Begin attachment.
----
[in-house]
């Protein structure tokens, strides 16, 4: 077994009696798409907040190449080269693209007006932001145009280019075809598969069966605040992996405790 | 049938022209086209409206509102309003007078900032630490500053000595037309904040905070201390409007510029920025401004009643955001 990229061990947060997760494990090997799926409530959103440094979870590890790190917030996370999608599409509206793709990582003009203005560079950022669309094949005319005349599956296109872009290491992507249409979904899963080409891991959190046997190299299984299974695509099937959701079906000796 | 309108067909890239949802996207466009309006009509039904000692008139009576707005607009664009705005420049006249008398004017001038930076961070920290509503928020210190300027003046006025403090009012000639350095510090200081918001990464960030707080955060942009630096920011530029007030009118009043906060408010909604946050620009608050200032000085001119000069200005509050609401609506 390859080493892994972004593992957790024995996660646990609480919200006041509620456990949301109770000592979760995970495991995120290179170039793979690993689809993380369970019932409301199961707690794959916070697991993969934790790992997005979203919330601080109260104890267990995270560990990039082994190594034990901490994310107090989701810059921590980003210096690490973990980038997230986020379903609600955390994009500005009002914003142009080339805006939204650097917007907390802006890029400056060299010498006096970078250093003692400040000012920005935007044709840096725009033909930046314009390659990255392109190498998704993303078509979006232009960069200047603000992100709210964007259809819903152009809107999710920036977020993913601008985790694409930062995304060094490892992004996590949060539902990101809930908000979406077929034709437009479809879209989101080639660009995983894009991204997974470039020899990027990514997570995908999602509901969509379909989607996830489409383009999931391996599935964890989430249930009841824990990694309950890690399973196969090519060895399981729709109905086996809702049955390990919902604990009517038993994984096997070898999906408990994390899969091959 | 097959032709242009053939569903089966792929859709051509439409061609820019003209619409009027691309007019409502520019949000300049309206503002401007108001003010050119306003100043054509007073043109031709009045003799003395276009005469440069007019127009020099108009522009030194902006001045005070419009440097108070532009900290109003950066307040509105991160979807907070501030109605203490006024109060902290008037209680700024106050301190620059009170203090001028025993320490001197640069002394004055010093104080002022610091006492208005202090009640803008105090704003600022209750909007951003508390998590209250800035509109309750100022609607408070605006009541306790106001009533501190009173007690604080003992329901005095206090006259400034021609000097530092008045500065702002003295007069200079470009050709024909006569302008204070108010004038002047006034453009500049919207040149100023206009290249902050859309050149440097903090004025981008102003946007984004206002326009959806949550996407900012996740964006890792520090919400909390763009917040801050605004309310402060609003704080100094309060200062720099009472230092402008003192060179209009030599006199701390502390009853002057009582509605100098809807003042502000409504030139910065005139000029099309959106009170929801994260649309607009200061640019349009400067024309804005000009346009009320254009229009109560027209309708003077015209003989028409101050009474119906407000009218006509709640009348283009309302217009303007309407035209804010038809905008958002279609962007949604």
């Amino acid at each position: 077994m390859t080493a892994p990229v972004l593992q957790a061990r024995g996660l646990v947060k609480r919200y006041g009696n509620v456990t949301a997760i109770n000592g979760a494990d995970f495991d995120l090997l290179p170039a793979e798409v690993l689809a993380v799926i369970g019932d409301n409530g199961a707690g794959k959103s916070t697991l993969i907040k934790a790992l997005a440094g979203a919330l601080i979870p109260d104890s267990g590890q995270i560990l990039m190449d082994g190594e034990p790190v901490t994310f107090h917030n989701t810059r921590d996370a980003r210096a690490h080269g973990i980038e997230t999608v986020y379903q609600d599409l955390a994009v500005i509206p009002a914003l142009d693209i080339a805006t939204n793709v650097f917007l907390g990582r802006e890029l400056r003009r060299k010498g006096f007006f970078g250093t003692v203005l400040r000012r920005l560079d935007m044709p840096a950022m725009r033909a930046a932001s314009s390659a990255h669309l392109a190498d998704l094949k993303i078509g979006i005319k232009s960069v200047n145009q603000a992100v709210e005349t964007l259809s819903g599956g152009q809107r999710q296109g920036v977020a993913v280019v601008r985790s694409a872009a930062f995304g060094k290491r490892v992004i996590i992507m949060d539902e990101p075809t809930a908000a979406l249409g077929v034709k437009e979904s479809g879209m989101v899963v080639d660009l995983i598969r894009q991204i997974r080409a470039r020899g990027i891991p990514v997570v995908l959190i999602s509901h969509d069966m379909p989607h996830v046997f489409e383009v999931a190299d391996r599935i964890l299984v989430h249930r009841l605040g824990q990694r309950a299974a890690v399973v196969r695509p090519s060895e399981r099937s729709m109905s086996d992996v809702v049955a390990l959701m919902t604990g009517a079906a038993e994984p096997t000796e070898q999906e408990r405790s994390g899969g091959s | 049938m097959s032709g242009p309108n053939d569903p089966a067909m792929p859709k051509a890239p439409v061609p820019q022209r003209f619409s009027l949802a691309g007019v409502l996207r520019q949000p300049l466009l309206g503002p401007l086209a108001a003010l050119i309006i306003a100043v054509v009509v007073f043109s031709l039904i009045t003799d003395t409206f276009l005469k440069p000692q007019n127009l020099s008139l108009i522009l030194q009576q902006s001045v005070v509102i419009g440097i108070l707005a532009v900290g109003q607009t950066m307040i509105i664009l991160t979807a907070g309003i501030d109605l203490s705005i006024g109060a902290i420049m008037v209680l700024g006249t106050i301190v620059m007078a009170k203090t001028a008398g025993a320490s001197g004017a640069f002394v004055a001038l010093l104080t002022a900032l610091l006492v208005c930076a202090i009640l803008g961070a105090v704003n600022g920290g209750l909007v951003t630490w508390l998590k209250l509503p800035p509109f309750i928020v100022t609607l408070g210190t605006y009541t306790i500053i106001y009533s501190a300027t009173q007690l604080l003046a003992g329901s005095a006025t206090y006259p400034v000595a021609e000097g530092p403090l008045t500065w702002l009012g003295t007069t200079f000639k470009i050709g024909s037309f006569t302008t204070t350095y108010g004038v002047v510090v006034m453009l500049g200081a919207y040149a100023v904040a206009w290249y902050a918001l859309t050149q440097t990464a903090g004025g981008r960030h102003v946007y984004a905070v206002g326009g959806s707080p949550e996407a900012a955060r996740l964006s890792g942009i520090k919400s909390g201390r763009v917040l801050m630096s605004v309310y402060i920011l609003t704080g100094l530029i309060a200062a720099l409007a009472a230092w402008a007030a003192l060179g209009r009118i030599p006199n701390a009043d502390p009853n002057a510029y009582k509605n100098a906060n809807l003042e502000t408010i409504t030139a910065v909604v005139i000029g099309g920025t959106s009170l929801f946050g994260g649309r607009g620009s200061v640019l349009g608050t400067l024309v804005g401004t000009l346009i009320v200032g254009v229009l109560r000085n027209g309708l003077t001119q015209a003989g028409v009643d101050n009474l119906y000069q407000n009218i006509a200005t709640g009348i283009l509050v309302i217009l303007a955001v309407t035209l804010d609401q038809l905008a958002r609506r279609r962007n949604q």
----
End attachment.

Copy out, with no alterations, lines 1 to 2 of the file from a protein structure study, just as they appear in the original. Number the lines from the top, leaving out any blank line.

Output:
[in-house]
């Protein structure tokens, strides 16, 4: 077994009696798409907040190449080269693209007006932001145009280019075809598969069966605040992996405790 | 049938022209086209409206509102309003007078900032630490500053000595037309904040905070201390409007510029920025401004009643955001 990229061990947060997760494990090997799926409530959103440094979870590890790190917030996370999608599409509206793709990582003009203005560079950022669309094949005319005349599956296109872009290491992507249409979904899963080409891991959190046997190299299984299974695509099937959701079906000796 | 309108067909890239949802996207466009309006009509039904000692008139009576707005607009664009705005420049006249008398004017001038930076961070920290509503928020210190300027003046006025403090009012000639350095510090200081918001990464960030707080955060942009630096920011530029007030009118009043906060408010909604946050620009608050200032000085001119000069200005509050609401609506 390859080493892994972004593992957790024995996660646990609480919200006041509620456990949301109770000592979760995970495991995120290179170039793979690993689809993380369970019932409301199961707690794959916070697991993969934790790992997005979203919330601080109260104890267990995270560990990039082994190594034990901490994310107090989701810059921590980003210096690490973990980038997230986020379903609600955390994009500005009002914003142009080339805006939204650097917007907390802006890029400056060299010498006096970078250093003692400040000012920005935007044709840096725009033909930046314009390659990255392109190498998704993303078509979006232009960069200047603000992100709210964007259809819903152009809107999710920036977020993913601008985790694409930062995304060094490892992004996590949060539902990101809930908000979406077929034709437009479809879209989101080639660009995983894009991204997974470039020899990027990514997570995908999602509901969509379909989607996830489409383009999931391996599935964890989430249930009841824990990694309950890690399973196969090519060895399981729709109905086996809702049955390990919902604990009517038993994984096997070898999906408990994390899969091959 | 097959032709242009053939569903089966792929859709051509439409061609820019003209619409009027691309007019409502520019949000300049309206503002401007108001003010050119306003100043054509007073043109031709009045003799003395276009005469440069007019127009020099108009522009030194902006001045005070419009440097108070532009900290109003950066307040509105991160979807907070501030109605203490006024109060902290008037209680700024106050301190620059009170203090001028025993320490001197640069002394004055010093104080002022610091006492208005202090009640803008105090704003600022209750909007951003508390998590209250800035509109309750100022609607408070605006009541306790106001009533501190009173007690604080003992329901005095206090006259400034021609000097530092008045500065702002003295007069200079470009050709024909006569302008204070108010004038002047006034453009500049919207040149100023206009290249902050859309050149440097903090004025981008102003946007984004206002326009959806949550996407900012996740964006890792520090919400909390763009917040801050605004309310402060609003704080100094309060200062720099009472230092402008003192060179209009030599006199701390502390009853002057009582509605100098809807003042502000409504030139910065005139000029099309959106009170929801994260649309607009200061640019349009400067024309804005000009346009009320254009229009109560027209309708003077015209003989028409101050009474119906407000009218006509709640009348283009309302217009303007309407035209804010038809905008958002279609962007949604």